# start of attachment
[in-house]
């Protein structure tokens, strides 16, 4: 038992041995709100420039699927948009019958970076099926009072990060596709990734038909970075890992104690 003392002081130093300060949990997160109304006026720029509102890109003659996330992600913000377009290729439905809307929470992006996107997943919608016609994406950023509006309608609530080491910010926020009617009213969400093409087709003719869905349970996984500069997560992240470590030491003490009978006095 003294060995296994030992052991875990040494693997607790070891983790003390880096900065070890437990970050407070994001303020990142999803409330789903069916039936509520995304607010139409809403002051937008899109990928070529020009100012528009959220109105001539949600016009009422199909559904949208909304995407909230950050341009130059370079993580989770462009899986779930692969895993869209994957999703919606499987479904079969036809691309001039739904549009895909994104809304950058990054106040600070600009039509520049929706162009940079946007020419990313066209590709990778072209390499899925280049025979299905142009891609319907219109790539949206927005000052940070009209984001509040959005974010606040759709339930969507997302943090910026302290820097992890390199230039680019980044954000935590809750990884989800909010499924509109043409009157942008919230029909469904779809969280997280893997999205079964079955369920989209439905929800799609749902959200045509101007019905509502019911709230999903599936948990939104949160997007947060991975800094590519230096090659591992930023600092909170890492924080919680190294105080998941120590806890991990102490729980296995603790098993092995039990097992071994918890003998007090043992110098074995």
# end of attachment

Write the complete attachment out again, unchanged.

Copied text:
[in-house]
């Protein structure tokens, strides 16, 4: 038992041995709100420039699927948009019958970076099926009072990060596709990734038909970075890992104690 003392002081130093300060949990997160109304006026720029509102890109003659996330992600913000377009290729439905809307929470992006996107997943919608016609994406950023509006309608609530080491910010926020009617009213969400093409087709003719869905349970996984500069997560992240470590030491003490009978006095 003294060995296994030992052991875990040494693997607790070891983790003390880096900065070890437990970050407070994001303020990142999803409330789903069916039936509520995304607010139409809403002051937008899109990928070529020009100012528009959220109105001539949600016009009422199909559904949208909304995407909230950050341009130059370079993580989770462009899986779930692969895993869209994957999703919606499987479904079969036809691309001039739904549009895909994104809304950058990054106040600070600009039509520049929706162009940079946007020419990313066209590709990778072209390499899925280049025979299905142009891609319907219109790539949206927005000052940070009209984001509040959005974010606040759709339930969507997302943090910026302290820097992890390199230039680019980044954000935590809750990884989800909010499924509109043409009157942008919230029909469904779809969280997280893997999205079964079955369920989209439905929800799609749902959200045509101007019905509502019911709230999903599936948990939104949160997007947060991975800094590519230096090659591992930023600092909170890492924080919680190294105080998941120590806890991990102490729980296995603790098993092995039990097992071994918890003998007090043992110098074995």